The farmer doesn’t really know how, but if he sows seed in the ground, the dirt makes the seed sprout and grow. Then the farmer takes advantage of that process and harvests the crop. That somewhat explains the earlier verses in Mark chapter 4.
Picture the planting season: The farmer takes a sack of seeds down to the field. Some seeds fall out along the roadway, not the designated place at all – hard, packed down dirt. Still, those seeds sprout!
Further along, the edges of the field are lined with stones, probably gathered out of the field to prepare it for planting. Some stray seeds fall into the stones, and they too sprout.
A bit further along, the farmer crosses the perimeter of the field where the thorns and weeds still exist. Here too, some seeds drop out and here too, they sprout.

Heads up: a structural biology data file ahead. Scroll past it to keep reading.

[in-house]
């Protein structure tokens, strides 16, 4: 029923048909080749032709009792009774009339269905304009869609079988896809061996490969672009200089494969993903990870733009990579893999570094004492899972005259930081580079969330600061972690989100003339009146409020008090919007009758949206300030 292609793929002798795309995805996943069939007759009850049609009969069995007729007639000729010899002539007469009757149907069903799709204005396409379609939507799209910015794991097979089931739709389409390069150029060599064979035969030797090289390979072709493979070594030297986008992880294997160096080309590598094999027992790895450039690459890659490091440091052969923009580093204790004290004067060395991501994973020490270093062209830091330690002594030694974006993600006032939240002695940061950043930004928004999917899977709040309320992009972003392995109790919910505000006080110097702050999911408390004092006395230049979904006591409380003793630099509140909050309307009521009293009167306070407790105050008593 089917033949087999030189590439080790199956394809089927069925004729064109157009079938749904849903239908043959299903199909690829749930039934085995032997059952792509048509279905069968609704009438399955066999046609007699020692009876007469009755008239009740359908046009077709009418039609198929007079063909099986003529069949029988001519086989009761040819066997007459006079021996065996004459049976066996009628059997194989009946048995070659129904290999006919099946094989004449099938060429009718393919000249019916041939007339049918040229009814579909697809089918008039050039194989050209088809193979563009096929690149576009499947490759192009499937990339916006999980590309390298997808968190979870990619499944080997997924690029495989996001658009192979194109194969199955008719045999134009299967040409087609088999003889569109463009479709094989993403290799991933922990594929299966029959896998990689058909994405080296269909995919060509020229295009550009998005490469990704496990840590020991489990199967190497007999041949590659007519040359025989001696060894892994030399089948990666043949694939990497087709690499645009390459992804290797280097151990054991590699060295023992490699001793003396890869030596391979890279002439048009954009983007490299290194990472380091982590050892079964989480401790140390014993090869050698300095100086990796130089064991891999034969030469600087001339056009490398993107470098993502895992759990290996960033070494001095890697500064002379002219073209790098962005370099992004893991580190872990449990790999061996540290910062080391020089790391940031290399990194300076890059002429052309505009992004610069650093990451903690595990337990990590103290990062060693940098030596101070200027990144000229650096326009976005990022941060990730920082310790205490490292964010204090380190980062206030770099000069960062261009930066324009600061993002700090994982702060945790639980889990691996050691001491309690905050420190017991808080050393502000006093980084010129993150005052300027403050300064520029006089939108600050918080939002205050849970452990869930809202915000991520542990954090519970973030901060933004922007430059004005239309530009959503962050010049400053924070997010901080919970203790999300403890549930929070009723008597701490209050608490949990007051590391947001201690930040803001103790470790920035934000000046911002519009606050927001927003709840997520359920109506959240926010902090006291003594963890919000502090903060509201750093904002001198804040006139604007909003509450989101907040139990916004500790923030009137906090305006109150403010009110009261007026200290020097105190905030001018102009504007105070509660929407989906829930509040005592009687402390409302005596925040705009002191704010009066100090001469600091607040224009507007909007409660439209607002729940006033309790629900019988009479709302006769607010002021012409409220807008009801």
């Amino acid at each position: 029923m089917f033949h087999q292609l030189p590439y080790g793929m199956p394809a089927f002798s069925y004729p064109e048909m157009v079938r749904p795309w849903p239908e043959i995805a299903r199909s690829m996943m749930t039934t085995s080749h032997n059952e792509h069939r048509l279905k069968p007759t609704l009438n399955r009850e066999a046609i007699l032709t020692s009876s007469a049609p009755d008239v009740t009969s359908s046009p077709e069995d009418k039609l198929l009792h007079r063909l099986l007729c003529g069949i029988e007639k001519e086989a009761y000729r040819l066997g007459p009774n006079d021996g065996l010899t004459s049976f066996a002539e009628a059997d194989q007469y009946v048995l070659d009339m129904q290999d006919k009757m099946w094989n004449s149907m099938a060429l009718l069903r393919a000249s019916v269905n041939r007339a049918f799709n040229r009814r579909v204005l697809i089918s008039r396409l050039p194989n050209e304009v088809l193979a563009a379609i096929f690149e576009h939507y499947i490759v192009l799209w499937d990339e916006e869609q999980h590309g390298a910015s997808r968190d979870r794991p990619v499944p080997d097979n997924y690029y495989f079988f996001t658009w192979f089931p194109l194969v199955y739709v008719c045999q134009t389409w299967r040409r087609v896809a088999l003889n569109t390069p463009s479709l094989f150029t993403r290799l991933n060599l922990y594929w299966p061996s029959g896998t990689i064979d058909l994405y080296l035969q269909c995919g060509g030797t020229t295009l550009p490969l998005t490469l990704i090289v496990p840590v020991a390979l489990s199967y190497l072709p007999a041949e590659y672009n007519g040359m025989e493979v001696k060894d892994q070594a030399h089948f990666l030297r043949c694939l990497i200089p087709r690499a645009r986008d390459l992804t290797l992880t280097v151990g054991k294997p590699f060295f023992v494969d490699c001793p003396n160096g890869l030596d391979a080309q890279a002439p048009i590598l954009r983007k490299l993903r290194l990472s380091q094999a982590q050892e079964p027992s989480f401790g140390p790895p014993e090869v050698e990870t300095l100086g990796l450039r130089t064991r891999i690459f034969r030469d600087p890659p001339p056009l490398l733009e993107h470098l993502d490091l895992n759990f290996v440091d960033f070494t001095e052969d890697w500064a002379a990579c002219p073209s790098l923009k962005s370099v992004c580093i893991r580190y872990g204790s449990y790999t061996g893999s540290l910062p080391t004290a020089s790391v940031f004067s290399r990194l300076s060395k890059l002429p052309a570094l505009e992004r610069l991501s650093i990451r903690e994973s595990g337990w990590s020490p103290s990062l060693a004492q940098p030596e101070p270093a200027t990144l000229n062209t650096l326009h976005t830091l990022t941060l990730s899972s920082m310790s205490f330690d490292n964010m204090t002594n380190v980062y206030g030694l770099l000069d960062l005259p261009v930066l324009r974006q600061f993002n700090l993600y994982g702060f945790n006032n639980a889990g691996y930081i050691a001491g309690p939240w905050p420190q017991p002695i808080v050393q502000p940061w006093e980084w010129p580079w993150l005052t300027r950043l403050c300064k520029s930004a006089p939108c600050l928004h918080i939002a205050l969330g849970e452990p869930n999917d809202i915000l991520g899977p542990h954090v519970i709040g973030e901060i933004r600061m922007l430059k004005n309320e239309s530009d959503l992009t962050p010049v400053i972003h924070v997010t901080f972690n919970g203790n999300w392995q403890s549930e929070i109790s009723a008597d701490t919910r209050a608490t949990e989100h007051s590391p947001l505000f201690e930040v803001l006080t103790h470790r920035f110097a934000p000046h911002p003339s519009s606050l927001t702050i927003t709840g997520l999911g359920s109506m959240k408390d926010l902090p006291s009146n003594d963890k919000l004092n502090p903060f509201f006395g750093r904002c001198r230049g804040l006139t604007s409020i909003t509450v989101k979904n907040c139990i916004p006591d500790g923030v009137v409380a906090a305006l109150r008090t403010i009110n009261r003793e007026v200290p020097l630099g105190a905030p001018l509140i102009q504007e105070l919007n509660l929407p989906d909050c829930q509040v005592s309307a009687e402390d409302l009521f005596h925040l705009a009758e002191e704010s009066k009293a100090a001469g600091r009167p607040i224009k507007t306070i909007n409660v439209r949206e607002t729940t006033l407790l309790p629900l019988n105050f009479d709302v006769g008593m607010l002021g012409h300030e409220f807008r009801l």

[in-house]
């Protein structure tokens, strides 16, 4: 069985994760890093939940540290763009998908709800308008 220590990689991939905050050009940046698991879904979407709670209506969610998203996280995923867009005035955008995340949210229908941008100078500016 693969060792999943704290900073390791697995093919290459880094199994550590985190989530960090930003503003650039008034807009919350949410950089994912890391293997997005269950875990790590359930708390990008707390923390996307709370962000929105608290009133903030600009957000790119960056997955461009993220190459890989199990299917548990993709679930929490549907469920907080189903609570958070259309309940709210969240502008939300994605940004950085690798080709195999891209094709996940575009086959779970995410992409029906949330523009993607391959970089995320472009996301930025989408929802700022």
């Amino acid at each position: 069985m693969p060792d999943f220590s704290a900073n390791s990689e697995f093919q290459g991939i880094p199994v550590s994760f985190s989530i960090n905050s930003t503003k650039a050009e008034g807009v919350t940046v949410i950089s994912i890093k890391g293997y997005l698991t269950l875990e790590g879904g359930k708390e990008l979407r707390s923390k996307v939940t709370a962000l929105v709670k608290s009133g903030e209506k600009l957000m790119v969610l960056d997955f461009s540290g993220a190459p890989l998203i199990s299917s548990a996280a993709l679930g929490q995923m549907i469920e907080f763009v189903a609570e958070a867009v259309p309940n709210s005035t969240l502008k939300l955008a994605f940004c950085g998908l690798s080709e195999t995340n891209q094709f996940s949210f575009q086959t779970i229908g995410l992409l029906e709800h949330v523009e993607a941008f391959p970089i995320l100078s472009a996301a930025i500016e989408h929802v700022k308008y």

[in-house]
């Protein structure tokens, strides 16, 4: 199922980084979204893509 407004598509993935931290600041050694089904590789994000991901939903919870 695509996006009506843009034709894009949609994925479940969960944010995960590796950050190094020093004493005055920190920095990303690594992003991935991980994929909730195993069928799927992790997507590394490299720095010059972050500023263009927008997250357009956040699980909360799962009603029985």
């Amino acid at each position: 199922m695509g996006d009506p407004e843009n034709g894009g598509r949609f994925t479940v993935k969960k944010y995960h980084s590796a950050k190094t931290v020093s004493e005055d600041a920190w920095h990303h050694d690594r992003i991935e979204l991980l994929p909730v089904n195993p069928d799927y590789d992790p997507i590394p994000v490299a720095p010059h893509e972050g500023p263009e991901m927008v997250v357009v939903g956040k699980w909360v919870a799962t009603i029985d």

Finally he gets to the plowed land. He sows the seeds where they are supposed to be, in the field where the ground has been cultivated. The stones, briers and weeds have been carefully removed so there’s nothing to prevent the seeds from getting plenty of nutrients and water.
Eventually the farmer harvests a good crop, even discounting the seeds that sprouted in all the wrong spots.
Why? Because it’s the nature of seeds to grow. No farmer can create seeds, or dirt – but the smart farmer knows how they work and he takes advantage of them.
Jesus relates the seed to his word. If we’re as smart as farmers we’ll take advantage of this principle.
(Originally posted February 17, 2008.)